31 May 2013

When I Heard Your Lips

"When I first heard your lips define my skin"
it led me out, your sound true, your scent known
in ancient ways of knowing. As elfin
cloud forests cover dwarfed plants until crowns

of flowers emerge, sing their songs to all
and touch those bereft of color, so blown
to life was I. Your fingers traced maps, called
forth sight, showed hidden paths that might be flown.

Is love clear like that, smooth when ways are rough?
From whence comes this gift unbidden if not
sheer beneficence then bestowed pressed down,

flowing over for forty years, toughness
gone, not needed, love enough that I caught
your lips and let them define my skin, gowned.

In response to Victoria Slotto at dVerse Poets Pub who asked us to write a poem using synesthesia that intermingles the senses. *She gave an example poem by Jane Hewey- "I Let You In". I fell in love with Jane's last lines and used them as my first line.

29 May 2013

Safe Within Myself

Safe Within Myself

It took this particular constellation
of experiences to arrive here-
a middle child, vigilant
in my family's brand of broken, went
within like turtle, grew
radar that detected danger, safety. Erred
on the side of self- reliance. Learned
self's true safety, and another's,
by naming love, loss
and life's knocks as grace.

Written in response to Mama Zen over at Imaginary Gardens With Real Toads who asked us to describe our place of safety and make our words count in less than 53. Mine's 52.

High School, 50 years on...

We've all changed in 50 years; some remarkably, some quite well. Some of the attendees I'd not seen since graduation, others at our 25th reunion or beyond. I visited, had dinner, listened to old tunes, danced, received my "golden" diploma and felt glad to be alive to do so in the light of absent classmates. Afterwards, I went to a party graciously hosted by two friends, now married. We had the chance to sit and share memories, happy, sad and painful in such an intimate way that I felt moved, privileged to be there to bear witness, sorry for the experiences that shaped lives in hurtful ways, grateful for the ones that shaped us in positive ways and finally aware of how little sometimes separates one from the other. We each had our story, of course. It was precious little time to catch up and hear even a bit of those stories. Left me wanting to hear more. I'm not sure what I can do about that but it's a niggling, recurring thought at this point.

I stayed with my best friend from high school, Ann, and had the opportunity to tour some of her world, meet her fiance, daughter, grandchildren and talk the days away in our effort to bridge the gap of too many years. It won't be that long again, we vowed, and retirement can make that resolution a reality. I liked and admired her in high school and found that I still do. We sang as girl scouts: "make new friends but keep the old, one is silver and the other gold." She's gold.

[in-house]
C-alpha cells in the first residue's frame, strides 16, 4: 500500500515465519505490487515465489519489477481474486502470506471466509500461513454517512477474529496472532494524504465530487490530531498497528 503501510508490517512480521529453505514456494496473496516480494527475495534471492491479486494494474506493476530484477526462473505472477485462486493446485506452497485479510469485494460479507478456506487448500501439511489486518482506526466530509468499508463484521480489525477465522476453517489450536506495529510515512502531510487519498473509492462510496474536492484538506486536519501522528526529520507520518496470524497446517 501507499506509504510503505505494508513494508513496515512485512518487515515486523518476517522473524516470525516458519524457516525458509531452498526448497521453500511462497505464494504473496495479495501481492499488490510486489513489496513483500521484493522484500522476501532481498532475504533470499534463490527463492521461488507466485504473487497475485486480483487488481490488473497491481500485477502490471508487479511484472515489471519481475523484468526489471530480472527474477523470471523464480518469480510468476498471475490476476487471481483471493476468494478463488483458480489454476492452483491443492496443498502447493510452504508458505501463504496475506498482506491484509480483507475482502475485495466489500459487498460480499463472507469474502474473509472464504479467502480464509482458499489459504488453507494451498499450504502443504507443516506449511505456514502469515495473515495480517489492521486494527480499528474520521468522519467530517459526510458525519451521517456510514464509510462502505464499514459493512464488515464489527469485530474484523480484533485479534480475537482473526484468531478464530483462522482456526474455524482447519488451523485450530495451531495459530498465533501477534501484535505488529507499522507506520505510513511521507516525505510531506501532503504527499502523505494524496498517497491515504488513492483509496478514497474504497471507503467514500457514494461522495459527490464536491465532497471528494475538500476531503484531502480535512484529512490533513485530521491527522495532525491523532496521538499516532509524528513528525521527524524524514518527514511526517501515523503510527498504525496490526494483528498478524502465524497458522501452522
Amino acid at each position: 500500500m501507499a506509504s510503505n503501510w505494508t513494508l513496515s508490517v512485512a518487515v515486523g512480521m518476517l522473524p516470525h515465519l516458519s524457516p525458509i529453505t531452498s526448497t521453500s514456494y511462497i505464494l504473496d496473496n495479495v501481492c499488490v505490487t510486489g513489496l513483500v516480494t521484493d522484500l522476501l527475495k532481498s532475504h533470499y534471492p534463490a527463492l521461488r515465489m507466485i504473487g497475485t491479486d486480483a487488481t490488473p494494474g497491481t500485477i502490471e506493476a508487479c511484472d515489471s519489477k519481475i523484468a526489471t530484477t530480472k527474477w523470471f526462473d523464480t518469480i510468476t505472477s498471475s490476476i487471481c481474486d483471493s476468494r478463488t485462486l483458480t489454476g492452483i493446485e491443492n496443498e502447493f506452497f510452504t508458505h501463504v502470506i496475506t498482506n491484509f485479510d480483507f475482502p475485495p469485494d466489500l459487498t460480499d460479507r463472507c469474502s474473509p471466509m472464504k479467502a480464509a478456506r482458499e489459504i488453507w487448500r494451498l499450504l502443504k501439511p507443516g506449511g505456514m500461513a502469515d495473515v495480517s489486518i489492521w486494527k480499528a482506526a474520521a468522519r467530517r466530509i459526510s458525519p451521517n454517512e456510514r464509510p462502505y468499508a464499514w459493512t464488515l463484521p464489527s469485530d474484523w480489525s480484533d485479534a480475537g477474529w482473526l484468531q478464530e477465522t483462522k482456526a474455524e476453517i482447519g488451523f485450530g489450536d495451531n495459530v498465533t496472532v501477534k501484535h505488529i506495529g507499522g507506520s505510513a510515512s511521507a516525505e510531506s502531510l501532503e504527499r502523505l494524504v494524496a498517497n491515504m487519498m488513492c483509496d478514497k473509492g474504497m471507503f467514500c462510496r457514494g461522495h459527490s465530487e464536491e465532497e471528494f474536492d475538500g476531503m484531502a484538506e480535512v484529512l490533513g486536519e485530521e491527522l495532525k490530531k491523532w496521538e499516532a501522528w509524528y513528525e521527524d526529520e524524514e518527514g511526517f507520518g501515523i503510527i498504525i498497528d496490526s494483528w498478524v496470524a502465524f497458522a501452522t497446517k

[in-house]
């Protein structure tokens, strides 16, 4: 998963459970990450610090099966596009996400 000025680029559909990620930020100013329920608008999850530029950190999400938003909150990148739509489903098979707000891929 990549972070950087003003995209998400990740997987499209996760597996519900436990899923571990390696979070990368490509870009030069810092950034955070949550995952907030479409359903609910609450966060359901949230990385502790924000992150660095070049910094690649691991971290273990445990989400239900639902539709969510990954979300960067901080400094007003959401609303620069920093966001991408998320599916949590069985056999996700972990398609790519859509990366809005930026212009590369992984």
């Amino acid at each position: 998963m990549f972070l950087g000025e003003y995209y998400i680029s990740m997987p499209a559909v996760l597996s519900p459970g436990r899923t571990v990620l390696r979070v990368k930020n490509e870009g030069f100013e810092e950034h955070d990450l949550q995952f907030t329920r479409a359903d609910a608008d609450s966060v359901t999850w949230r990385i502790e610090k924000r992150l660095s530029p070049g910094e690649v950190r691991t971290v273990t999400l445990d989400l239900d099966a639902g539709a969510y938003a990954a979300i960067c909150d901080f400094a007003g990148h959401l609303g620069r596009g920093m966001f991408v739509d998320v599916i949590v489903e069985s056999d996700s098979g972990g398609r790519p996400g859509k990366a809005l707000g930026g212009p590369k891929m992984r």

We toured some of our old haunts the day after the reunion, a perfect Boston spring day, and just enjoyed each other's company. The beaches I frequented as a high schooler stretched before me, stirred memories held for years and grounded me once more in home. Put together with the memories of my classmates, it rounded the picture of where I came from, the complexity of what shaped me, good and bad, and generated not quite a nostalgia, but a desire to know and understand more.

I also had the chance to see my father, now 96, and spend the day with him and his companion of sixteen years. They had been dancing the day before, spoke of their outings with other seniors and discussed current events, so I'm holding him as my aging mentor.

It was only five days but they were full and impacted me in ways I'm trying to understand more fully. I'm glad I went.

14 May 2013

50th High School Reunion

I received an invitation that threw me for a loop- to my 50th high school reunion. I graduated in 1963 so, of course, it's my 50th anniversary, but I hadn't stopped to think about that until the invitation from a former classmate who tracked me down on Facebook. I'm going, of course, and will stay with my best friend from those days who now lives in Hartford, CT. I head for Boston the day after tomorrow. It brings a new dimension to the term elder on this journey I'm living. It makes me realize that I'm there and not just on a journey there. Although my 96 year old father says: "Your 60's are just the youth of old age.".

I'm still trying to wrap my mind around this and I think actually being there will help me to do so. I'll let you know.

In the meanwhile, my computer won't upload photos to my blog. It's a new problem and I don't know why. It was preceded by the screen turning bright yellow while uploading photos and then by it turning black. Seems ominous to me. Any ideas?

What I planned to post were photos of some everyday things that fill my days. Simple things, like my Honey starting to make bread, with focaccia and ciabatta the most recent delicious examples. Of lunches and dinners enjoyed with friends, a double rainbow that followed a storm last week, new herbs and geraniums already growing on the balcony, purple blossoms on the chives surprising and delighting me (who knew?), an ancient olive tree found in the country with its branches trimmed in a fanciful way, and my daughter and the grands fostering a young hawk until he or she can survive on his or her own. My life is full, my heart is full, but 50 years since high school? Wow.

12 May 2013

Mother's Day

Some recent photos to wish you a Happy Mother's Day.

May your day be sweet.

May your day contain beauty.

May what fills your heart cause you to soar like a hawk.

10 May 2013

Being There

My neighbor called
crying, afraid after